The overriding impression of Confex ’97 is one of new ideas and
opportunities. As the overseas events industry continues to hoist itself
out of the doldrums, all kinds of strange and wonderful destinations are
hoping for a slice of the UK market.
One of the predictions for the UK holiday industry’s future is that of
change, with more independent travel and experimentation with new
If the hopes of places such as Abu Dhabi, Hungary, Sri Lanka and Iceland
are anything like realistic, the conference and incentive industry will
soon be headed the same way.
There’s no question that companies are once again spending money on
overseas events. But they are spending it in a much more thoughtful way.
’There is a trend toward integrating motivational activities with skills
development and linking those with team building,’ explains Graham
Keene, managing director of LMG International. ’Further integration
comes from launching incentive programmes together with new product
introductions at corporate conferences.’
LMG works on the premise that team programmes are more effective than
individual ones because the success of every participant depends on the
performance of the team. Based on this theory, the company ran a highly
successful incentive for Janssen Pharmaceutical, where the winning team
won a trip to Nepal.
But however structured the events are, the late-booking trend
’Sometimes it’s hard to offer people space when they’re booking so
late,’ says Henri Ceran, director of SEMEC, the body which manages the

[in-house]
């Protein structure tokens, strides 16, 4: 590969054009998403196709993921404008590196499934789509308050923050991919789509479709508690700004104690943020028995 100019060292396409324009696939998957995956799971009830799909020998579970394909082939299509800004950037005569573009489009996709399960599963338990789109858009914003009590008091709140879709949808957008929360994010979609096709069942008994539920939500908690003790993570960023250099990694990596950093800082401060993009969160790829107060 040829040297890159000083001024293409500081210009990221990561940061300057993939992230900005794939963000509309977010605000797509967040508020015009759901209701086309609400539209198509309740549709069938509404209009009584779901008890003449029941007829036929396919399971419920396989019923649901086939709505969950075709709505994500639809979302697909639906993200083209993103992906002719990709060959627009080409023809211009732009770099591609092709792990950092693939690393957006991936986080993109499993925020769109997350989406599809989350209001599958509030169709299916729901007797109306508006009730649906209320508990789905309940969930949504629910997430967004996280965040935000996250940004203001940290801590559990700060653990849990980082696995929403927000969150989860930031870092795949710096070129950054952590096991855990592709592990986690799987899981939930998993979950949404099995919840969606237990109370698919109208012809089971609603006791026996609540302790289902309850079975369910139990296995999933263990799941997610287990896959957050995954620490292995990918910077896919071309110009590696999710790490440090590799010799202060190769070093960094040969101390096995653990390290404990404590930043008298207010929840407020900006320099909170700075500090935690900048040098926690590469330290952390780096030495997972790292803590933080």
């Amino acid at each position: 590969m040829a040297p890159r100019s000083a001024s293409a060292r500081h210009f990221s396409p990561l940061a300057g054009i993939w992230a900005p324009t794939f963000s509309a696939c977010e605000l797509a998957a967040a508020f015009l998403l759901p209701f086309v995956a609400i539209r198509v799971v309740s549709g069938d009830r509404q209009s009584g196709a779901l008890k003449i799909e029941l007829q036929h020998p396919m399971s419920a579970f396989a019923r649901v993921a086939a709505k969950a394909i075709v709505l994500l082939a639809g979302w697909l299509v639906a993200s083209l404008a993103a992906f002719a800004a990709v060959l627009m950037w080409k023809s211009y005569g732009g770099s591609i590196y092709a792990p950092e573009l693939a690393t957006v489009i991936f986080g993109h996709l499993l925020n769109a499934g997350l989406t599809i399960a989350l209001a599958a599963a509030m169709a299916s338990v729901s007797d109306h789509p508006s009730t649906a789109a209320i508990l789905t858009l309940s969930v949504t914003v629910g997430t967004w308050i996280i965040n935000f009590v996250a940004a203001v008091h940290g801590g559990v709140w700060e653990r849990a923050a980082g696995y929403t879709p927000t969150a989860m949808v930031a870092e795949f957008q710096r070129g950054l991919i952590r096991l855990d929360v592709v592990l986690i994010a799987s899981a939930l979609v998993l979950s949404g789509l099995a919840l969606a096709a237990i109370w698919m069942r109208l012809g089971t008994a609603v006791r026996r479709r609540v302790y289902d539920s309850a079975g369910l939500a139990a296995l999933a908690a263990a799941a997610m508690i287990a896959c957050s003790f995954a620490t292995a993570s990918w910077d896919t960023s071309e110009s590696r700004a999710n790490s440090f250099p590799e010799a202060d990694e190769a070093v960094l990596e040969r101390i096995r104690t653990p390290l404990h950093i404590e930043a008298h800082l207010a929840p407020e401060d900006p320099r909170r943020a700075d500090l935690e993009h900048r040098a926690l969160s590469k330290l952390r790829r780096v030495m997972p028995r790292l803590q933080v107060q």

Palais des Festivals conference centre in Cannes. ’Of course, we still
have dates in busy months like June and September, but when clients have
very precise dates in mind, it’s difficult.’
Nevertheless, suppliers are trying to deal more efficiently with this
trend. British Midland, for example, has introduced new software which
will give instant fare quotes for groups on any given date by looking at
the space available in each price category on the aircraft. This can
save buyers valuable time as airlines often take up to 24 hours to
provide a quote.
Some unusual venues will be targeting buyers at Confex this year. Abu
Dhabi will be unveiling its new International Exhibition Centre, a
state-of-the-art facility in the capital of the United Arab
A return to more indulgent venues is apparent, too. Grand Heritage
Hotels will be promoting its newest management contract, the Grand
Pavilion in the Cayman Islands, ideal for Caribbean incentives. As well
as being a famous offshore finance centre, the islands have superb
beaches and diving and a good 18-hole golf course. The 93-room hotel is
ideal for international meetings, with high-tech equipment and nine
Meanwhile, the tiny Caribbean island of Anguilla is to target
board-level meetings for four of its exclusive hotels, among them
Malliouhana and Cap Juluca, both perfect for up to about 25 guests
looking for seclusion and luxury.
For something altogether bigger and livelier, San Diego’s Catamaran
Resort Hotel will be exhibiting at the show for the first time. One of
the few beachfront properties in the city, the 315-room hotel has three
large ballrooms and plenty of outdoor areas for themed evening
With such rapid expansion in the cruise market, it was only a matter of
time before cruise companies started to aim at the meetings industry in
a more focused way. Silversea Cruises - a company offering some of the
most luxurious products - has announced its intention to go for the
individual incentives and small meetings market, following the success
of a series of familiarisation visits for targeted clients. Not
surprisingly, the corporate buyers loved the ships, both of which have
private suites for conferences and dining. But what really impressed
them, according to director of national accounts UK Brian Hordon, was
the all-inclusive pricing policy.